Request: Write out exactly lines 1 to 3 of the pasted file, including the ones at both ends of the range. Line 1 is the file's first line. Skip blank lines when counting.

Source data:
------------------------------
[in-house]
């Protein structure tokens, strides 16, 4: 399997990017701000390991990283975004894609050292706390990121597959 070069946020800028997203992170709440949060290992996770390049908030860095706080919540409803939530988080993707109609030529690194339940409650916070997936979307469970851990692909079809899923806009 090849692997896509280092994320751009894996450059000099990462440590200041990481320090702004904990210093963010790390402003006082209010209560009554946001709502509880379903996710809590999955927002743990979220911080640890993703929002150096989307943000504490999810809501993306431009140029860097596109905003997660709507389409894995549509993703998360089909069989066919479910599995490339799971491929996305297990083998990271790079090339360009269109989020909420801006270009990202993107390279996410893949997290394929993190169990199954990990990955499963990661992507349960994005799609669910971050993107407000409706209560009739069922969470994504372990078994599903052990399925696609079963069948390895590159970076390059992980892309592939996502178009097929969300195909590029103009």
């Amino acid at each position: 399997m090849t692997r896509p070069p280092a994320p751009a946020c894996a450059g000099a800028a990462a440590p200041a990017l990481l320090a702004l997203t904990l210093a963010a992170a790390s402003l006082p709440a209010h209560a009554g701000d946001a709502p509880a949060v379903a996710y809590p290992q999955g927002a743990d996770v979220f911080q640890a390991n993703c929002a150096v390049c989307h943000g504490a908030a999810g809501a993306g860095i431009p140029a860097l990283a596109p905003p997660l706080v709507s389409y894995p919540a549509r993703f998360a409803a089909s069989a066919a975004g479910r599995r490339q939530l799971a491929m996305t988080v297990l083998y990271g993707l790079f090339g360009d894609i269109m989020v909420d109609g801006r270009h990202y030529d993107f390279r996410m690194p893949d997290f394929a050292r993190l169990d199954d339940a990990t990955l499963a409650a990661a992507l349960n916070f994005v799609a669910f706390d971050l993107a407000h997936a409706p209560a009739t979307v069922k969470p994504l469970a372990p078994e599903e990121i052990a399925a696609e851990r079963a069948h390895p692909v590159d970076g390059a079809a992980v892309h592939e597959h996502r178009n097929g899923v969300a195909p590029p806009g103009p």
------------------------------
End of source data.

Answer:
[in-house]
């Protein structure tokens, strides 16, 4: 399997990017701000390991990283975004894609050292706390990121597959 070069946020800028997203992170709440949060290992996770390049908030860095706080919540409803939530988080993707109609030529690194339940409650916070997936979307469970851990692909079809899923806009 090849692997896509280092994320751009894996450059000099990462440590200041990481320090702004904990210093963010790390402003006082209010209560009554946001709502509880379903996710809590999955927002743990979220911080640890993703929002150096989307943000504490999810809501993306431009140029860097596109905003997660709507389409894995549509993703998360089909069989066919479910599995490339799971491929996305297990083998990271790079090339360009269109989020909420801006270009990202993107390279996410893949997290394929993190169990199954990990990955499963990661992507349960994005799609669910971050993107407000409706209560009739069922969470994504372990078994599903052990399925696609079963069948390895590159970076390059992980892309592939996502178009097929969300195909590029103009």
């Amino acid at each position: 399997m090849t692997r896509p070069p280092a994320p751009a946020c894996a450059g000099a800028a990462a440590p200041a990017l990481l320090a702004l997203t904990l210093a963010a992170a790390s402003l006082p709440a209010h209560a009554g701000d946001a709502p509880a949060v379903a996710y809590p290992q999955g927002a743990d996770v979220f911080q640890a390991n993703c929002a150096v390049c989307h943000g504490a908030a999810g809501a993306g860095i431009p140029a860097l990283a596109p905003p997660l706080v709507s389409y894995p919540a549509r993703f998360a409803a089909s069989a066919a975004g479910r599995r490339q939530l799971a491929m996305t988080v297990l083998y990271g993707l790079f090339g360009d894609i269109m989020v909420d109609g801006r270009h990202y030529d993107f390279r996410m690194p893949d997290f394929a050292r993190l169990d199954d339940a990990t990955l499963a409650a990661a992507l349960n916070f994005v799609a669910f706390d971050l993107a407000h997936a409706p209560a009739t979307v069922k969470p994504l469970a372990p078994e599903e990121i052990a399925a696609e851990r079963a069948h390895p692909v590159d970076g390059a079809a992980v892309h592939e597959h996502r178009n097929g899923v969300a195909p590029p806009g103009p």